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Olympus execs 'rotten to the core,' outsiders also blamed

updated 08:40 am EST, Tue December 6, 2011

Report on Olympus blames outsiders as well

The full text of an independent report (PDF) finding that Olympus hid $1.7 billion dollars has blamed not just the company but outside auditors and banks. While focused on VP Hisashi Mori and internal auditor Hideo Yamada, it also blamed external auditors Ernst & Young ShinNihon and KPMG AZSA for seeing Olympus try to mask losses but doing nothing to stop it. The root was still senior leadership at the camera maker, however, which was not corrupt but showed an endemic problem in Japan with companies where loyalty is more important than ethics, even if staff underneath are honest.

"The core part of management was rotten and the parts around it were also contaminated by the rot," the investigating panel found. "In the worst possible sense, the situation was that of the tribal culture of the Japanese salaryman."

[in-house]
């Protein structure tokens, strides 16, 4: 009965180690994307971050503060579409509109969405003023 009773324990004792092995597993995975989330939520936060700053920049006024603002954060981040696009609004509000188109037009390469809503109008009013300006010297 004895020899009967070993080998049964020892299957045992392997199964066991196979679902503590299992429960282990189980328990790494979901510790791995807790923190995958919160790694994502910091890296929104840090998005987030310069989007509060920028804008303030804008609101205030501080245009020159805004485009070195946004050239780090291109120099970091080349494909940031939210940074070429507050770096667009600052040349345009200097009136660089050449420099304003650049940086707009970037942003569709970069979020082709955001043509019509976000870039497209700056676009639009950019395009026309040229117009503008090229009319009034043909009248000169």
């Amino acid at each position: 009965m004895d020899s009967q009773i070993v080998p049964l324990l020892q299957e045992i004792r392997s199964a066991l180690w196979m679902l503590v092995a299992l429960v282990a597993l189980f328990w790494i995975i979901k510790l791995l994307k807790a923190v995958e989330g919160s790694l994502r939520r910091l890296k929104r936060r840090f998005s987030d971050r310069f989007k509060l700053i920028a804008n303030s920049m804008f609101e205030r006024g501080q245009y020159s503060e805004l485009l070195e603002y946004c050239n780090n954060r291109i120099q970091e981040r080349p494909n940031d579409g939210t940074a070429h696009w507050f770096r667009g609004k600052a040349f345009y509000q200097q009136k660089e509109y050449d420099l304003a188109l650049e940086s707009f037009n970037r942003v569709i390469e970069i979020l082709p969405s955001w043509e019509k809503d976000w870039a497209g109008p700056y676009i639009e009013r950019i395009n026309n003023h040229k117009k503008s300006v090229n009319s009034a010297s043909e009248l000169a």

Olympus had lost the amount after making multiple bad securities investments in the late 1980s that came back to haunt the company in the 1990s after the market for them collapsed. Starting in 1998, Mori and Yamada developed a way to try and mask the losses through large advisor fees paid to Axes Japan and Axes America that were routed through a series of funds, including a "secret" mergers and acquisitions account in Lichtenstein.

As leaked earlier, no connections were found to the yakuza, which if confirmed could have brought an immediate police response and would likely have resulted in immediate disgrace for the company.

Investigators nonetheless demanded an overhaul of the board of directors, where most weren't directly involved but had been aware and done nothing. Both Japanese police and the FBI in the US were still investigating Olympus and could force changes. The company is likewise in a race to update its finances before a December 14 cut-off, at which point it would be automatically taken out of the Tokyo stock exchange listings.

Former CEO Michael Woodford, who had been fired to cover up the scandal before he got too close, is demanding that much if not all of the remaining board resign. He plans to talk to shareholders and investors in moves that could push the company into the board changes he demands.

by MacNN Staff



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